November 19, 2013 / 6:43 AM / 5 years ago

World stock markets pause amid growth concerns

NEW YORK (Reuters) - World stock markets mostly dipped on Tuesday as investors sought new catalysts to extend a rally amid signs of tepid economic growth, though Wall Street held mostly steady on expectations for continued stimulus from the Federal Reserve.

A man walks through the lobby of the London Stock Exchange August 5, 2011. REUTERS/Suzanne Plunkett

While accommodative policies from central banks around the world have boosted markets this year, market participants have grown concerned that the rally may have been overdone. In a sign that weakness may be ahead, the Paris-based Organization for Economic Cooperation and Development cut its 2014 forecast for global economic growth to 3.6 percent from the 4.0 percent it saw in May.

The outlook change followed negative comments from activist investor Carl Icahn, who on Monday told Reuters there was a chance the stock market could face a “big drop,” citing weak earnings growth.

Separately, short-seller Jim Chanos told Reuters that he was bearish on oil and coal companies, a sector tied to the pace of economic growth.

Despite that, the Fed’s bond-buying program, which is providing $85 billion of liquidity a month, is seen providing a floor to equity prices, though investors are keen for clues of when the Fed will begin to scale back the program.

“I’d say there’s a very low probability the Fed does anything between now and the end of the year,” said Dan Veru, who oversees $4.5 billion as chief investment officer of Palisade Capital Management in Fort Lee, New Jersey, adding that markets would “drift up” through then.

MSCI’s world equity index .MIWD00000PUS, which tracks shares in 45 countries, fell 0.3 percent, after hitting a six-year peak on Monday.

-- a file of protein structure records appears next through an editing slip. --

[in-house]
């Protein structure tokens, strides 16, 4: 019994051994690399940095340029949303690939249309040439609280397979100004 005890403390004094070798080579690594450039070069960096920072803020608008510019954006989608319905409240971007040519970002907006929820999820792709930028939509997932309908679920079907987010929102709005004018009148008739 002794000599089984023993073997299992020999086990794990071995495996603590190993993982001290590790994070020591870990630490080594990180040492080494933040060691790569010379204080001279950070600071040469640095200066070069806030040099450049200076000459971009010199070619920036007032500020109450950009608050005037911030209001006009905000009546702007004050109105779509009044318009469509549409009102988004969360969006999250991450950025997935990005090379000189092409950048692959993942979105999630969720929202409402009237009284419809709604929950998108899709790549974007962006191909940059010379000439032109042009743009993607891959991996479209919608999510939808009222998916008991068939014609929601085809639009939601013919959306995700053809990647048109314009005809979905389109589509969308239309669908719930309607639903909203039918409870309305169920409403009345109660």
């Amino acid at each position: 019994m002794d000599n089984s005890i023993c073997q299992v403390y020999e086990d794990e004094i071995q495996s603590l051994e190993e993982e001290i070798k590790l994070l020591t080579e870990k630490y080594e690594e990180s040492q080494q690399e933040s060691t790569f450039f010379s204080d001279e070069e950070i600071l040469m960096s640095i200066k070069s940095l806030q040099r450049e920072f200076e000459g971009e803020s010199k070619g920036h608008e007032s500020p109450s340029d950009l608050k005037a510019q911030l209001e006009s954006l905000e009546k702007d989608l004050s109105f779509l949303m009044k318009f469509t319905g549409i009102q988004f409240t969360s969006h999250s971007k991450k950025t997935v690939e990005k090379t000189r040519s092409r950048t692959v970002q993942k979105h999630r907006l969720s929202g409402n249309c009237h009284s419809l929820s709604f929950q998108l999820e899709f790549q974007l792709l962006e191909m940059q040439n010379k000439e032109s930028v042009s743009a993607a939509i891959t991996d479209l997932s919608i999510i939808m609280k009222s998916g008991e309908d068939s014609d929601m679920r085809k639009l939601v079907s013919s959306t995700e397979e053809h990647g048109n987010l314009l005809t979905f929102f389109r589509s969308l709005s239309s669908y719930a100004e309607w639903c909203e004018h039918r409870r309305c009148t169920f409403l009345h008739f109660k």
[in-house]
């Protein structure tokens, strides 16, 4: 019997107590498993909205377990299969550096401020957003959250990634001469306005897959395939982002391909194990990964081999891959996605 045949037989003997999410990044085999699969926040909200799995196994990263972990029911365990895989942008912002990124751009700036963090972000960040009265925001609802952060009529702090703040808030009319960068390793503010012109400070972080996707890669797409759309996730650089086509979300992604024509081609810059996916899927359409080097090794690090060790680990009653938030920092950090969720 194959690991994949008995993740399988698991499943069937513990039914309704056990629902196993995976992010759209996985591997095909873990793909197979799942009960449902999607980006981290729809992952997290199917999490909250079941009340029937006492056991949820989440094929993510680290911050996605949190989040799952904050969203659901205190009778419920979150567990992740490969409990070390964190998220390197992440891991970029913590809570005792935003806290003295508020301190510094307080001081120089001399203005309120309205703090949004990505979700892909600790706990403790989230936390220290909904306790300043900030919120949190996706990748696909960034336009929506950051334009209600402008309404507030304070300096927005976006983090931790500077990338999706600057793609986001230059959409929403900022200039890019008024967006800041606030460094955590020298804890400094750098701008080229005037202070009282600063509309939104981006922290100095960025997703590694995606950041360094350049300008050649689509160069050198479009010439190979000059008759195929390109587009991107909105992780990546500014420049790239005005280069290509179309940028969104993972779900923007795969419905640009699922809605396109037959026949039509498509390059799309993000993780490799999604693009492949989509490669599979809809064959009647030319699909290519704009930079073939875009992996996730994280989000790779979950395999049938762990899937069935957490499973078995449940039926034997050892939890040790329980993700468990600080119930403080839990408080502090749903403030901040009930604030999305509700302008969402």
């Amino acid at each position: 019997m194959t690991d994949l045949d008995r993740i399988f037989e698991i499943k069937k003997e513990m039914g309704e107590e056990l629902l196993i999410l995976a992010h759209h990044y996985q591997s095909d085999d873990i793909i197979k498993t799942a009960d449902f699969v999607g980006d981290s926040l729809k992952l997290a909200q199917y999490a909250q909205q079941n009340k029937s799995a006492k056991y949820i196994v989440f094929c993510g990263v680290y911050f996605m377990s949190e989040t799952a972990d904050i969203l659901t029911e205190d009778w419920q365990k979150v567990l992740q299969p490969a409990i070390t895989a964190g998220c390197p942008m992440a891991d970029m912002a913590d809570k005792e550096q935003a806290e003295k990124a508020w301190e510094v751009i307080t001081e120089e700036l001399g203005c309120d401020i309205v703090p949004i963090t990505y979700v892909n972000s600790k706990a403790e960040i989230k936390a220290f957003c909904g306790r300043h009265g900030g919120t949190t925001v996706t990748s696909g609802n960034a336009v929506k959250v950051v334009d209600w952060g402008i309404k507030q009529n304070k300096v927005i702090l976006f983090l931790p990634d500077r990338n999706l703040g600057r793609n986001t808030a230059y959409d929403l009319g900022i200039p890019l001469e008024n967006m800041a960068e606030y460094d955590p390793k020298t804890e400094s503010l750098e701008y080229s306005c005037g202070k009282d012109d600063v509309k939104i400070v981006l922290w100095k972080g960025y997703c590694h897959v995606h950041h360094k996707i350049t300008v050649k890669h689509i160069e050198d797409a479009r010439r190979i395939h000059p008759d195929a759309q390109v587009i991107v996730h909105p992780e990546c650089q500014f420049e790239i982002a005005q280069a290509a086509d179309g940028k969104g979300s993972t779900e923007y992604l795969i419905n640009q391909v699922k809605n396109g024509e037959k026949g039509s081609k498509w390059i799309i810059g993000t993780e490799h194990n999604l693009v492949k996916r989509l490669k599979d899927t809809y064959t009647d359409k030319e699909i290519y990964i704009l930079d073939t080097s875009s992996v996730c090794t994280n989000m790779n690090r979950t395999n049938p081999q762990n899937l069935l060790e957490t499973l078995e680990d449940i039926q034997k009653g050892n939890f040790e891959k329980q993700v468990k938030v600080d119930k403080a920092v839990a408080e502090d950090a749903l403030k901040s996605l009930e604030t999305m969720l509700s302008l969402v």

The Dow Jones industrial average .DJI was down 1.63 points, or 0.01 percent, at 15,974.39. The Standard & Poor’s 500 Index .SPX was down 2.44 points, or 0.14 percent, at 1,789.09. The Nasdaq Composite Index .IXIC was down 10.57 points, or 0.27 percent, at 3,938.50.

The Dow was helped by a rally in Home Depot (HD.N), which advanced 1.3 percent after its quarterly results.

The earnings season has been mixed in Europe, contributing to the region’s 0.7 percent drop on Tuesday. Shares in the region .FTEU3 recently hit a five-year high.

“Pan-European multiples are close to multi-year highs. That means markets are no longer cheap and we need to see some earnings improvement to warrant higher equity prices,” said Gerhard Schwarz, head of equity strategy at Baader Bank.

Earlier, optimism sparked by China’s bold economic reform plans continued to bolster Asian markets, lifting MSCI’s index of Asia-Pacific shares outside Japan .MIAPJ0000PUS by 0.2 percent, extending Monday’s 1.4 percent rally.


The dollar held steady on Tuesday, caught between talk the U.S. central bank could keep its easy policy stance until March and some optimistic comments on the economy by two top Fed officials that could signal an earlier move.

William Dudley, president of the New York Fed and one of the staunchest supporters of the Fed’s easy-money policies, cited labor market improvements and stronger-than-expected growth in the third quarter as positive signs for the U.S. economic recovery. Philadelphia Fed President Charles Plosser, an inflation hawk and critic of Fed stimulus spending, also pointed to improving economic conditions.

The U.S. dollar index .DXY fell 0.2 percent, though the greenback rose 0.2 percent against both the yen and the euro.

Euro zone government bonds moved within narrow ranges, with 10-year German yields slightly firmer at 1.7 percent, while lower-rated Spanish and Italian yields were little changed. <GVD/EUR>

The benchmark 10-year U.S. Treasury note was down 6/32 in price, the yield rising to 2.6979 percent.

In commodity markets, copper fell 0.1 percent while gold was flat. U.S. crude oil futures rose 0.1 percent while Brent crude lost 1.04 percent.

Additional reporting by Rodrigo Campos; Editing by Chris Reese, Leslie Adler and Dan Grebler

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